"Robin Rhode, Promenade, 2008
Born in Cape Town, Robin Rhode was raised in Johannesburg where he also attended art school and held his first exhibitions. His practice emerged in response to the physical and psychological environment of the city — engaging, for example, with the urban decay of its downtown (via works executed directly onto public walls and pavements) and reflecting on the street life of a city renowned for its poverty and high crime rates.
Rhode began his art career in 1997 — three years after the election of the National Congress-led government and the end of institutional apartheid. As James Sey notes in the Hayward Gallery’s monograph on Rhode’s work, the political and social freedoms that opened up at the end of apartheid coincided with the advent of the internet and lead to rapid changes in the Johannesburg art scene both in terms of new opportunities for exhibiting locally and increased exposure for artists to the art world abroad.(1)
Rhode works in a variety of media but is best known for photographs and animations documenting ephemeral works made in public spaces. Early works typically took the form of simple chalk drawings, executed on pavements or walls, which served as sets for actions choreographed by the artist. In the animation New kids on the bike 2002, for example, which was included in the 2005 Venice Biennale, two boys are posed in a series of positions in relation to a bicycle drawn on the pavement. The work playfully gives the impression that the crudely drawn bicycle is in full flight while also making a feature of its urban setting — the cracks in the pavement and shadows of overhead powerlines create a form of ‘readymade’ drawing within the work. These early works might be thought of as a hybrid of drawing, performance and urban photography. They set the stage for Rhode’s practice which is marked by its use of extremely limited range of ‘at hand’ materials (generally chalk and urban space) to create highly inventive and affective art works. As Rhode commented in a 2005 interview, ‘Sometimes if you have nothing, you actually have everything’.(2)
In 2002 Rhode relocated to Berlin, where he developed a stronger emphasis on formal considerations in his practice. He pared back his framing and composition of works and introduced abstract geometric forms. While earlier works featured the artist himself as a performer interacting with his own drawings, in these more recent works the performative role has often been delegated to a figure the artist has described as his ‘doppleganger’. Although Rhode has denied any direct influence, the doppleganger’s attire and body language strongly evoke early silent films featuring Buster Keaton and Charlie Chaplin.(3)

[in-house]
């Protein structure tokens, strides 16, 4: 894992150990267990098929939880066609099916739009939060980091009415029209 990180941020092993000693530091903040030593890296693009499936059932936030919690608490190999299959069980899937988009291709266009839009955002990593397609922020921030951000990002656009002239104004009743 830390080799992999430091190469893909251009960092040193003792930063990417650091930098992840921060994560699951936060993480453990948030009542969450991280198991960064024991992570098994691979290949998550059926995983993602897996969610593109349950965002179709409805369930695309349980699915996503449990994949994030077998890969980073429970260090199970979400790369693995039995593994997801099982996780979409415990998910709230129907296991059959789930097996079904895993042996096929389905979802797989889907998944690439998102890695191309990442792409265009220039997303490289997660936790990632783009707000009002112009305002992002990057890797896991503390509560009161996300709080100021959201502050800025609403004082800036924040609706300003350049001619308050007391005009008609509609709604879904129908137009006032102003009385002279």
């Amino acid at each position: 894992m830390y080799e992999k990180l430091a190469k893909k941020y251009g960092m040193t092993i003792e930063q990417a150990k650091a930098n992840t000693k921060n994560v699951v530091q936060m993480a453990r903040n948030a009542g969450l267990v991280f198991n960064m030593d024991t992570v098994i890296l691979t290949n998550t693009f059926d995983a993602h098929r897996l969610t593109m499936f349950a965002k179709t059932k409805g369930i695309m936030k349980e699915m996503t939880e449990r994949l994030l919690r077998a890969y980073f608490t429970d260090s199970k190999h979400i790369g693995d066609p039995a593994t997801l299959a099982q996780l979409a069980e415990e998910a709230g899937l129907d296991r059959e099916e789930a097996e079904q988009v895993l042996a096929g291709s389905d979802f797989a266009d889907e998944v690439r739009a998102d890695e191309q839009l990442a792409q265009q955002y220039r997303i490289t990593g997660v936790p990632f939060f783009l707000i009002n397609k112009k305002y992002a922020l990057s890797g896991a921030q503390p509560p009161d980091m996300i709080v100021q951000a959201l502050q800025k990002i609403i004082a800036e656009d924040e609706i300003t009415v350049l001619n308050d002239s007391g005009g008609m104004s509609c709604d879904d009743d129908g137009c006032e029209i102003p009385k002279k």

Promenade 2008 is a mature work from this more recent phase of Rhode’s practice. It is strongly related to a commission by New York’s Lincoln Center, for which Rhode was invited to produce a visual sequence to accompany a performance of Modest Mussorgsky’s Pictures at an Exhibition by virtuoso pianist Leif Ove Andsnes. Titled ‘Pictures Reframed’, this collaboration between Rhode and Andsnes premiered at the Lincoln Center on 13 November 2009 and is touring to major venues across the United States, Europe and Asia, including the Middle East.(4)
Early twentieth century experiments in geometric abstraction and visual music have been Rhode’s inspiration for Promenade, especially the Russian Constructivists and Hans Richter's film Symphonie Diagonale 1924. In Promenade a solitary figure appears to conjure prismatic forms which in turn give an abstract visual representation of Mussorgsky’s piano suite. Perhaps musing on the nature of artistic practice, there is a playful tension between the protagonist and his creations, leaving us unsure of who is in control.
Nicholas Chambers, Artlines 4-2004, p.36.
1 See James Sey, ‘Jozi Juice’, in Robin Rhode: Who Saw Who [exhibition catalogue], Hayward Gallery, London, 2008, p.18.
2 Robin Rhode, in Andrea Bellini, ‘Robin Rhode: The dimension of desire’, Flash Art, no. 244, October 2005, p. 91.
3 Stephanie Rosenthal, ‘Robin Rhode in conversation with Stephanie Rosenthal’, Robin Rhode: Who Saw Who, Hayward Gallery, London, 2008, p.54.
4 See ‘Pictures Reframed’, viewed 9 June 2009.
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